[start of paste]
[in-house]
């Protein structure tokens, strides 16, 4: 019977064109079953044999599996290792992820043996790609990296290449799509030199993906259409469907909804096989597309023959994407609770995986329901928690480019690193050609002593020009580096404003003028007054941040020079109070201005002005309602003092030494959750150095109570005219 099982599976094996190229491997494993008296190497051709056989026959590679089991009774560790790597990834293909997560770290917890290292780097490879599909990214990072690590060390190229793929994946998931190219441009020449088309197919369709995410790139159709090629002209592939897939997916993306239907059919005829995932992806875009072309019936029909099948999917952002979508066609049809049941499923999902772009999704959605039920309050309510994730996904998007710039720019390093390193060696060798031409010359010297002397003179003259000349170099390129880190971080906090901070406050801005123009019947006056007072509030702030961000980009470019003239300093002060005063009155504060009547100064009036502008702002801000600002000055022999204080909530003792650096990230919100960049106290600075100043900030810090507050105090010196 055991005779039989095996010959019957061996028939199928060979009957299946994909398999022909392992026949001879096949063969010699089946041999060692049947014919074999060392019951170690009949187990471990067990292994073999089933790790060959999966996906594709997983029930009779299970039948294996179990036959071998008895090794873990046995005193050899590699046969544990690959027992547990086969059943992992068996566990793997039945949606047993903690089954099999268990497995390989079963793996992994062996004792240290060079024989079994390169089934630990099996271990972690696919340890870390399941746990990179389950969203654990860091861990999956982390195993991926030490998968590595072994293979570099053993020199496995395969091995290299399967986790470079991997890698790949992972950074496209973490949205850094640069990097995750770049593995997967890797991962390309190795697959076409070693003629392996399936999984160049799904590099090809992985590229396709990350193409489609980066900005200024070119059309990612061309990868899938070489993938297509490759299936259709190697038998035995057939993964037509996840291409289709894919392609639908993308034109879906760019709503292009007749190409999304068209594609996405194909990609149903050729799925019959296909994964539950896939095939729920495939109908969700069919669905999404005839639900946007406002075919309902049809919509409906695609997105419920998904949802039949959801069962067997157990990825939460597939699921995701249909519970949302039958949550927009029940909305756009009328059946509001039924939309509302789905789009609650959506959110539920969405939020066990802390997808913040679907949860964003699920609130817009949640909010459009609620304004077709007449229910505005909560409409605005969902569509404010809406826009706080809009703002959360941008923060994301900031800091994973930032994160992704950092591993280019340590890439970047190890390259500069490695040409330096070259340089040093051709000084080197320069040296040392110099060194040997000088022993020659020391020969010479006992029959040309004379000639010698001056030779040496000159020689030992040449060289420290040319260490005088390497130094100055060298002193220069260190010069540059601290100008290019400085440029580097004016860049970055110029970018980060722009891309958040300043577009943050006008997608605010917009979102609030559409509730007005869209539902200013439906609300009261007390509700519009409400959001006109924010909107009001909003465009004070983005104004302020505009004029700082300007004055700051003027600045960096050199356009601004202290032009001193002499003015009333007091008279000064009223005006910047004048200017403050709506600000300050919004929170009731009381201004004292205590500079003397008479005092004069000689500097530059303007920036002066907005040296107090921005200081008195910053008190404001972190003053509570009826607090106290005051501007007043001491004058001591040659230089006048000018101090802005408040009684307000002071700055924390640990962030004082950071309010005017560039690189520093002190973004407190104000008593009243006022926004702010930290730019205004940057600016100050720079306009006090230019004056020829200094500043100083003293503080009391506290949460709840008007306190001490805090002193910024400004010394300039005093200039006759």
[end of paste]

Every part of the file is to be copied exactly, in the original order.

[in-house]
């Protein structure tokens, strides 16, 4: 019977064109079953044999599996290792992820043996790609990296290449799509030199993906259409469907909804096989597309023959994407609770995986329901928690480019690193050609002593020009580096404003003028007054941040020079109070201005002005309602003092030494959750150095109570005219 099982599976094996190229491997494993008296190497051709056989026959590679089991009774560790790597990834293909997560770290917890290292780097490879599909990214990072690590060390190229793929994946998931190219441009020449088309197919369709995410790139159709090629002209592939897939997916993306239907059919005829995932992806875009072309019936029909099948999917952002979508066609049809049941499923999902772009999704959605039920309050309510994730996904998007710039720019390093390193060696060798031409010359010297002397003179003259000349170099390129880190971080906090901070406050801005123009019947006056007072509030702030961000980009470019003239300093002060005063009155504060009547100064009036502008702002801000600002000055022999204080909530003792650096990230919100960049106290600075100043900030810090507050105090010196 055991005779039989095996010959019957061996028939199928060979009957299946994909398999022909392992026949001879096949063969010699089946041999060692049947014919074999060392019951170690009949187990471990067990292994073999089933790790060959999966996906594709997983029930009779299970039948294996179990036959071998008895090794873990046995005193050899590699046969544990690959027992547990086969059943992992068996566990793997039945949606047993903690089954099999268990497995390989079963793996992994062996004792240290060079024989079994390169089934630990099996271990972690696919340890870390399941746990990179389950969203654990860091861990999956982390195993991926030490998968590595072994293979570099053993020199496995395969091995290299399967986790470079991997890698790949992972950074496209973490949205850094640069990097995750770049593995997967890797991962390309190795697959076409070693003629392996399936999984160049799904590099090809992985590229396709990350193409489609980066900005200024070119059309990612061309990868899938070489993938297509490759299936259709190697038998035995057939993964037509996840291409289709894919392609639908993308034109879906760019709503292009007749190409999304068209594609996405194909990609149903050729799925019959296909994964539950896939095939729920495939109908969700069919669905999404005839639900946007406002075919309902049809919509409906695609997105419920998904949802039949959801069962067997157990990825939460597939699921995701249909519970949302039958949550927009029940909305756009009328059946509001039924939309509302789905789009609650959506959110539920969405939020066990802390997808913040679907949860964003699920609130817009949640909010459009609620304004077709007449229910505005909560409409605005969902569509404010809406826009706080809009703002959360941008923060994301900031800091994973930032994160992704950092591993280019340590890439970047190890390259500069490695040409330096070259340089040093051709000084080197320069040296040392110099060194040997000088022993020659020391020969010479006992029959040309004379000639010698001056030779040496000159020689030992040449060289420290040319260490005088390497130094100055060298002193220069260190010069540059601290100008290019400085440029580097004016860049970055110029970018980060722009891309958040300043577009943050006008997608605010917009979102609030559409509730007005869209539902200013439906609300009261007390509700519009409400959001006109924010909107009001909003465009004070983005104004302020505009004029700082300007004055700051003027600045960096050199356009601004202290032009001193002499003015009333007091008279000064009223005006910047004048200017403050709506600000300050919004929170009731009381201004004292205590500079003397008479005092004069000689500097530059303007920036002066907005040296107090921005200081008195910053008190404001972190003053509570009826607090106290005051501007007043001491004058001591040659230089006048000018101090802005408040009684307000002071700055924390640990962030004082950071309010005017560039690189520093002190973004407190104000008593009243006022926004702010930290730019205004940057600016100050720079306009006090230019004056020829200094500043100083003293503080009391506290949460709840008007306190001490805090002193910024400004010394300039005093200039006759």